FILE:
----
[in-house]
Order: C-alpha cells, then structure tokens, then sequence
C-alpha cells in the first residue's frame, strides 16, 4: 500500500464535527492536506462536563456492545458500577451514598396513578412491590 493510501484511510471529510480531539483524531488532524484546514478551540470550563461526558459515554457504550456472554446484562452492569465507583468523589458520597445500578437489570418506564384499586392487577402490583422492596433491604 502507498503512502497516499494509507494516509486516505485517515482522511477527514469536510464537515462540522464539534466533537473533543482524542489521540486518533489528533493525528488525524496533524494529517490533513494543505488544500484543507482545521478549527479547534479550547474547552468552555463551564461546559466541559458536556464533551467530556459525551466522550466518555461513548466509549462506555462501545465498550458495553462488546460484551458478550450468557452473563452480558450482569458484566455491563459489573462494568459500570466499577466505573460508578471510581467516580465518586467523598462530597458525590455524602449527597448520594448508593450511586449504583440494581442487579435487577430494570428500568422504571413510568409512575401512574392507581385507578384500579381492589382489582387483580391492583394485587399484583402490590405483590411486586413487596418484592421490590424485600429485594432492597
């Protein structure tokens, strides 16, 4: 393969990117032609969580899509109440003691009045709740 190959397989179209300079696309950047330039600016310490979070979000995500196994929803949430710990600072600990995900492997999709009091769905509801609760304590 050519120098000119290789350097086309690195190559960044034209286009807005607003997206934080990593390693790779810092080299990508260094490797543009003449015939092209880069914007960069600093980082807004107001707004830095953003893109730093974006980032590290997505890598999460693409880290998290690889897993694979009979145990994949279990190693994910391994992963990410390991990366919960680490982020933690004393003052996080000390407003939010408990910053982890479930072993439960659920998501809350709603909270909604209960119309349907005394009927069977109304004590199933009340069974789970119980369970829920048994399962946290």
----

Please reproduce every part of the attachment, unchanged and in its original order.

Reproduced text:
[in-house]
Order: C-alpha cells, then structure tokens, then sequence
C-alpha cells in the first residue's frame, strides 16, 4: 500500500464535527492536506462536563456492545458500577451514598396513578412491590 493510501484511510471529510480531539483524531488532524484546514478551540470550563461526558459515554457504550456472554446484562452492569465507583468523589458520597445500578437489570418506564384499586392487577402490583422492596433491604 502507498503512502497516499494509507494516509486516505485517515482522511477527514469536510464537515462540522464539534466533537473533543482524542489521540486518533489528533493525528488525524496533524494529517490533513494543505488544500484543507482545521478549527479547534479550547474547552468552555463551564461546559466541559458536556464533551467530556459525551466522550466518555461513548466509549462506555462501545465498550458495553462488546460484551458478550450468557452473563452480558450482569458484566455491563459489573462494568459500570466499577466505573460508578471510581467516580465518586467523598462530597458525590455524602449527597448520594448508593450511586449504583440494581442487579435487577430494570428500568422504571413510568409512575401512574392507581385507578384500579381492589382489582387483580391492583394485587399484583402490590405483590411486586413487596418484592421490590424485600429485594432492597
């Protein structure tokens, strides 16, 4: 393969990117032609969580899509109440003691009045709740 190959397989179209300079696309950047330039600016310490979070979000995500196994929803949430710990600072600990995900492997999709009091769905509801609760304590 050519120098000119290789350097086309690195190559960044034209286009807005607003997206934080990593390693790779810092080299990508260094490797543009003449015939092209880069914007960069600093980082807004107001707004830095953003893109730093974006980032590290997505890598999460693409880290998290690889897993694979009979145990994949279990190693994910391994992963990410390991990366919960680490982020933690004393003052996080000390407003939010408990910053982890479930072993439960659920998501809350709603909270909604209960119309349907005394009927069977109304004590199933009340069974789970119980369970829920048994399962946290």